Children everywhere are counting down the days until the end of school. It's so close they can smell that summer vacation. It's an exciting time.

But the end of school for two or three months doesn't mean the end of learning. Or at least, it shouldn't. Sure, it's perfectly healthy to give your kids some time to decompress after a grueling school year. But you should have a plan in place to keep your child's education from stagnating over the summer.

It's a fine line. You don't want to be the overbearing parent who harps on their child every morning and night about doing their homework. That happens enough during the school year! It's time for everyone to get a break. But there are some things you can do to encourage your child's learning all summer.

1. Read

Whether you read to your child or they read to themselves, it is critical that you build reading time into each day. Remind your child that this is a time for them to read books that they want to read and you can help them discover new books by taking trips to the library and speaking to librarians, or going online to discover age-appropriate books for them. If your children are young enough, you could do a family story time with a classic book where you read a chapter each night. You could also pick a book that each member of the family could read over the summer and discuss together.

2. Write

This does not mean that you should be demanding your child write a book report every two weeks or turn in a term paper at the end of the summer. However, it's not a bad idea to encourage your child to keep a journal or to work on their writing skills over the summer. There is so much competition for admissions to college or other educational programs and, while you do not want to place undue pressure on your children, helping them to hone their communication abilities is always a good idea.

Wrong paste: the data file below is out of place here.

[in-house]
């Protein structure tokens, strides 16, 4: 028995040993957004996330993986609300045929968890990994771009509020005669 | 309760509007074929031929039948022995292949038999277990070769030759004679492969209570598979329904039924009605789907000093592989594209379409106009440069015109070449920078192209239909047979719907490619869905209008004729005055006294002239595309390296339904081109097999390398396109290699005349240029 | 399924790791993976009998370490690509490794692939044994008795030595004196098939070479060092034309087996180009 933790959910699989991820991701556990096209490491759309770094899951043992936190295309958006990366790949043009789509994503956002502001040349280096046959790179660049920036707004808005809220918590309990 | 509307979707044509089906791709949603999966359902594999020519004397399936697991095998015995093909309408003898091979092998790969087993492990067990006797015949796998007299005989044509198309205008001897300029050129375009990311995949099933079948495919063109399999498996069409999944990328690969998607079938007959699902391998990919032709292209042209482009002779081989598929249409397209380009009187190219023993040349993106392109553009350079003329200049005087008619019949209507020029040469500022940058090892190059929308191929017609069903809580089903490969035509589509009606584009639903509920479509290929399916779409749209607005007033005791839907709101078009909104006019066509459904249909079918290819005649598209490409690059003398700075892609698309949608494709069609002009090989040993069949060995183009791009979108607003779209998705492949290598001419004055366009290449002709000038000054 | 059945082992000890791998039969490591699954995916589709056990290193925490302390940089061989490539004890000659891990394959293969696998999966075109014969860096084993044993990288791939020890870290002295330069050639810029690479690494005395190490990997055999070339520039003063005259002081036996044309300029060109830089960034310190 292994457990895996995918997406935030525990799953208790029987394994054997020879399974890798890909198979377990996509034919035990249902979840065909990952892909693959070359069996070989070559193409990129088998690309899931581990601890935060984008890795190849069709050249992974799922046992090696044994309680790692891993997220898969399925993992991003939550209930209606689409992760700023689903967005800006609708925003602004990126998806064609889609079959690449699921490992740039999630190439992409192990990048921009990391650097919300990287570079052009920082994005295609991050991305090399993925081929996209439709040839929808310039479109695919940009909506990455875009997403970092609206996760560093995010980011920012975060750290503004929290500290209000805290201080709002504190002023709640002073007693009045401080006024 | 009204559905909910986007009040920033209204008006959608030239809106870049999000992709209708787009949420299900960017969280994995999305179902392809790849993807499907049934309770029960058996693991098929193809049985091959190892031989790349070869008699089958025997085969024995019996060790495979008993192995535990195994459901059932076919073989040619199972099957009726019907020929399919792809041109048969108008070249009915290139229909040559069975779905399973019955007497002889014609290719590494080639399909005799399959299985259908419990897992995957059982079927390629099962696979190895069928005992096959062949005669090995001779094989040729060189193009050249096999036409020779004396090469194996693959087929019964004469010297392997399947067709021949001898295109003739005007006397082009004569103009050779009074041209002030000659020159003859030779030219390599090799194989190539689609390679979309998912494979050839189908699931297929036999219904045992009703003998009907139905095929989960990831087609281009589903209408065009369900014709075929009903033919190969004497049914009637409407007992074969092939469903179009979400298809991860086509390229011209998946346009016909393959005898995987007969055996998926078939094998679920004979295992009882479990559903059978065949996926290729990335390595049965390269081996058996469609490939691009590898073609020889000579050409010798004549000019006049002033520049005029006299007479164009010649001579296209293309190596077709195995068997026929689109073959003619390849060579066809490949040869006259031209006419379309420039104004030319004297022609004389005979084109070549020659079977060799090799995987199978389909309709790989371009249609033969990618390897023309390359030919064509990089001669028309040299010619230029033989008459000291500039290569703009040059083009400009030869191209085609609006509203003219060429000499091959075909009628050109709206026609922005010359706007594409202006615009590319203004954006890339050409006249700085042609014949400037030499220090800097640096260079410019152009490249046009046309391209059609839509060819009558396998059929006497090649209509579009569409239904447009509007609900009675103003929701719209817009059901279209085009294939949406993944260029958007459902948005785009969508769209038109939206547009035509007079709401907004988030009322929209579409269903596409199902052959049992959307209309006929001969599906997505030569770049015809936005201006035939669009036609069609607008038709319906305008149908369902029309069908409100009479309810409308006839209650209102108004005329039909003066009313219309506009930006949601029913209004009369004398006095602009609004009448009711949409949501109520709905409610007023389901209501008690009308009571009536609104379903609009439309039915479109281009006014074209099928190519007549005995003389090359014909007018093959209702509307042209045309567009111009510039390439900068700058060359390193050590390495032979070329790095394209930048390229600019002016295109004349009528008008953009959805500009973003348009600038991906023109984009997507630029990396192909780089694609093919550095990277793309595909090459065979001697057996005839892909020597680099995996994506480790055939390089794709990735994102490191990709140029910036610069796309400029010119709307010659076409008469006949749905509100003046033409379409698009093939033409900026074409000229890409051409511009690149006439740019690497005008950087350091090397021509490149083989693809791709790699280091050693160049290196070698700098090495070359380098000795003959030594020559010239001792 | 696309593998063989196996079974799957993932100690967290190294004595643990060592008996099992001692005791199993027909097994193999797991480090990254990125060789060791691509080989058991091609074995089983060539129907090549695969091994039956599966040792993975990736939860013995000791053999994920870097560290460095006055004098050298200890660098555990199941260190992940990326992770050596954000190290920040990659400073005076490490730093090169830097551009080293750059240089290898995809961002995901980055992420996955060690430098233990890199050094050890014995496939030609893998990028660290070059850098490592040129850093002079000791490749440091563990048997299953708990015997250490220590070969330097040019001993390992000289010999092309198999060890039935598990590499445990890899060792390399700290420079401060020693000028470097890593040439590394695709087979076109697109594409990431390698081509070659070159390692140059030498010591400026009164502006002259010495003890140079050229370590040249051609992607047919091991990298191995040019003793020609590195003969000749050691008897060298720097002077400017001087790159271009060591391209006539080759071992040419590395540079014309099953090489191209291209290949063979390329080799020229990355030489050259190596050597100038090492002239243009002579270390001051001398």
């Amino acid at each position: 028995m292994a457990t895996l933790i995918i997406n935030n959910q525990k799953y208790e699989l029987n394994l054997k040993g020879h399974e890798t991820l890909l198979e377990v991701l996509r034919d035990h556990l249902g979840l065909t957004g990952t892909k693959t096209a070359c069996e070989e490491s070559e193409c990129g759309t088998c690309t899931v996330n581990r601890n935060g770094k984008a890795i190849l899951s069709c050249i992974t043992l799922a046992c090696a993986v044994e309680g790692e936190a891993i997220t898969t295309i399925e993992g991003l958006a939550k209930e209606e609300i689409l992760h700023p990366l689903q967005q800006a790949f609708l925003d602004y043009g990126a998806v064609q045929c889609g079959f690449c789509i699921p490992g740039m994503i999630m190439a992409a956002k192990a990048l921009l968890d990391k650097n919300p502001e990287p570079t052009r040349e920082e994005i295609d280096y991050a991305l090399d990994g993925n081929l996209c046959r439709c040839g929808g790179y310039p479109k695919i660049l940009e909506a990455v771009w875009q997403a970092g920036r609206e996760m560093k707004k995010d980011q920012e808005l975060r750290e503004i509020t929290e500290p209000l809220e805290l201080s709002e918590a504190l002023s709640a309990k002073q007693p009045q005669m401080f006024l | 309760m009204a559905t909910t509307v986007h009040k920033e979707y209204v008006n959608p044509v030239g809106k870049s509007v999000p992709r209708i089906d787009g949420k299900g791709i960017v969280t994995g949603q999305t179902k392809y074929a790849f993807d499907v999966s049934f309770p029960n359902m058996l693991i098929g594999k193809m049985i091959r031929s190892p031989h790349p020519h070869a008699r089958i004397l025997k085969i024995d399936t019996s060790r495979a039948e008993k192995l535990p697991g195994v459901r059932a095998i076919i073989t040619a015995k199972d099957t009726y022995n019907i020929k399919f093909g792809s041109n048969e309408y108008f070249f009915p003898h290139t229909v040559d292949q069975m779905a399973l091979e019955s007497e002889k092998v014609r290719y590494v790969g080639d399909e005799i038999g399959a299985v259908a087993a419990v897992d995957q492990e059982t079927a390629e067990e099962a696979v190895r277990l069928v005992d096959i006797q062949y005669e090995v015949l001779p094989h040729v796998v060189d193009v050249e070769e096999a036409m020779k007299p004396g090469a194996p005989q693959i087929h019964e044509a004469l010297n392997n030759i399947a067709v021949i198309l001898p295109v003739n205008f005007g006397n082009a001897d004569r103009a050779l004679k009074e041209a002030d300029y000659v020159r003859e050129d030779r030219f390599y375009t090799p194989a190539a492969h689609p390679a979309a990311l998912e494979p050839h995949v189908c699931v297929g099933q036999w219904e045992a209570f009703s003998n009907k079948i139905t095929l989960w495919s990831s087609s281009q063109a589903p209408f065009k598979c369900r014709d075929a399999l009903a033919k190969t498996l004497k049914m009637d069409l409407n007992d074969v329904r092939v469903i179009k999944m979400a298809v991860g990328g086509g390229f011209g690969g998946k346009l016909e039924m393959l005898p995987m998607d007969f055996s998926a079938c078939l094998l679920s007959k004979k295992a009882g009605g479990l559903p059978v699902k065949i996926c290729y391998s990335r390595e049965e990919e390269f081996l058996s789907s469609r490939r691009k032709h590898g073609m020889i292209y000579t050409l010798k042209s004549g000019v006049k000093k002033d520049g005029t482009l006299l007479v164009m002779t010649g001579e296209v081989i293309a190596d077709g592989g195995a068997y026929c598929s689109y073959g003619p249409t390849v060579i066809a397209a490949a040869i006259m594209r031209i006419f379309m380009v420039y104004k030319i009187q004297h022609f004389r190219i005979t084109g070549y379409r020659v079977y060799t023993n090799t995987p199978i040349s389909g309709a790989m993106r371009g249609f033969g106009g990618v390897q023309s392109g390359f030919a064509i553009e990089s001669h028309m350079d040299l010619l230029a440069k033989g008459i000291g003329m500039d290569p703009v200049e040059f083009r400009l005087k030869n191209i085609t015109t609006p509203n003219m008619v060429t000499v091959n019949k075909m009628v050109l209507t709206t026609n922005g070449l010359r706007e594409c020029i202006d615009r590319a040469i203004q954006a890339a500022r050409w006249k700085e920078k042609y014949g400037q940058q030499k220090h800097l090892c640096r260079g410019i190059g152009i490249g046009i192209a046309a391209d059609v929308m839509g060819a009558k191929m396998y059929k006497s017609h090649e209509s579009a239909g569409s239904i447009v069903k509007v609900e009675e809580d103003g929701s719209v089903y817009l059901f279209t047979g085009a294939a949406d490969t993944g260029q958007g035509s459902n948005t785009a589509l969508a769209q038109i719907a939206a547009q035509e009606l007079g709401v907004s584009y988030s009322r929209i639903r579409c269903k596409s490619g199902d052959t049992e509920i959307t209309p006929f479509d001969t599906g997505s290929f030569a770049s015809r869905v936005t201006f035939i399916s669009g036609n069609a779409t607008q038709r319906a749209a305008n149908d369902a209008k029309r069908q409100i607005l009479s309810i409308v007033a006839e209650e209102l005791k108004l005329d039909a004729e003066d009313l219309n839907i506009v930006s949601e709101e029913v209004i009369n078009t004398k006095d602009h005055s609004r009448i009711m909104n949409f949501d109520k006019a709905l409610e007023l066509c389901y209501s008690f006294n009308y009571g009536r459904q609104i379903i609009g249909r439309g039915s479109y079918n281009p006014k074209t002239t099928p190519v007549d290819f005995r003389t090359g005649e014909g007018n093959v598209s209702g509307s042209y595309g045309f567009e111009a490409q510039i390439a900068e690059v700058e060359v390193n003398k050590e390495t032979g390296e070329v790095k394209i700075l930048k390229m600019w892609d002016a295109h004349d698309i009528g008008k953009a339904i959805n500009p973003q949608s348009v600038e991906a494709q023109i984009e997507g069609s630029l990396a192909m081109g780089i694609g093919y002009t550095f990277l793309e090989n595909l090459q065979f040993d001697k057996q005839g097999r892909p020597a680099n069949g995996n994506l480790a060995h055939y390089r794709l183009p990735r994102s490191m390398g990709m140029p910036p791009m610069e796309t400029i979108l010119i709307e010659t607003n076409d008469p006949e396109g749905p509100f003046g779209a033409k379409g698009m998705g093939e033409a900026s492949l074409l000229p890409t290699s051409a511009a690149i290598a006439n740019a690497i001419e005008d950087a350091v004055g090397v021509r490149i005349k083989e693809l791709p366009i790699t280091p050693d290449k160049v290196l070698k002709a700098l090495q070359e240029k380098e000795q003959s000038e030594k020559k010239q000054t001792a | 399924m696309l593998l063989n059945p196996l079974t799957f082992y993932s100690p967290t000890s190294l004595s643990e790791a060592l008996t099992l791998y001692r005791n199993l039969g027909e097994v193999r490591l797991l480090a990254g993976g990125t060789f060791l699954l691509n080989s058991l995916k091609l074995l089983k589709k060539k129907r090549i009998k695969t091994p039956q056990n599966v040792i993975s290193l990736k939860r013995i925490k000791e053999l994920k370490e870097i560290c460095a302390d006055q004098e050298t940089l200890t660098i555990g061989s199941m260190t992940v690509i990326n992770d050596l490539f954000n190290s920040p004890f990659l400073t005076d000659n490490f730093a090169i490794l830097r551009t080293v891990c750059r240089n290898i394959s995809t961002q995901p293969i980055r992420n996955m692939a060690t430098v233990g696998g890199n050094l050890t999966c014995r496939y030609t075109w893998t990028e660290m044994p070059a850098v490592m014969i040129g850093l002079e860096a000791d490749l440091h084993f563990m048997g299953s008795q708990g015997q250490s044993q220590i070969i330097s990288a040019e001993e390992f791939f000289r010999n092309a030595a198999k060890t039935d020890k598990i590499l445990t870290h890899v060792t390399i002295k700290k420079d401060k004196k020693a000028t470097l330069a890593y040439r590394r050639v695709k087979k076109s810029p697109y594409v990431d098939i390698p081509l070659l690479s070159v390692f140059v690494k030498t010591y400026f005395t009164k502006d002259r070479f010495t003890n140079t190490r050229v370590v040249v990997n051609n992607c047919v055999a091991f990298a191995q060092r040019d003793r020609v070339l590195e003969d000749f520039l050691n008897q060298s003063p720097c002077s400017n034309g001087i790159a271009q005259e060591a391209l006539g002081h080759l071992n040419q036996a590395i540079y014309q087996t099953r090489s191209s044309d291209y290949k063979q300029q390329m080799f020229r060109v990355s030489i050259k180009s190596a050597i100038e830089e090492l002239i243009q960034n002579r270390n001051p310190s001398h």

3. Go Camping

What is your child interested in? Do they love science or the arts? Are they budding engineers or sportswriters? Take some time to investigate summer camps that help them lock in on some necessary attributes for a possible career in a field they are passionate about. These camps can be pricey, but it can't hurt to look around and see if there are opportunities close to home. Your child will not only enjoy the camp and learn a lot, but he or she might also meet industry professionals or educational contacts that could help them down the road.

4. Learn New Skills

All knowledge does not come from the Internet or from books. There might be great learning opportunities for your child at places you never considered. Maybe there is a family business that they can begin to assist with. Maybe a family friend owns a construction company and your daughter can spend time helping out there. In other words, by challenging your child with new opportunities and new skills to learn, you will be enhancing their lifelong education.

5. Talk to His Previous Teacher

If you want to get a feel for things that your child needs to work on, ask his current teacher about his strengths and weaknesses. You probably know most of this information, but it can't hurt to have a conversation with his teacher and ask for recommendations on skills that he should be fine-tuning over the summer.

6. Talk to His New Teacher

What is going to be expected of your child in the next school year? If you can get a feel for what academic challenges he'll face in the upcoming school year, you can possibly tailor some summer educational opportunities around them.

7. Ask Your Child

Your child's voice should be included in whatever summer education experiences you are putting together for them. If they have a say in the process, they will be more invested and more likely to get something out of them.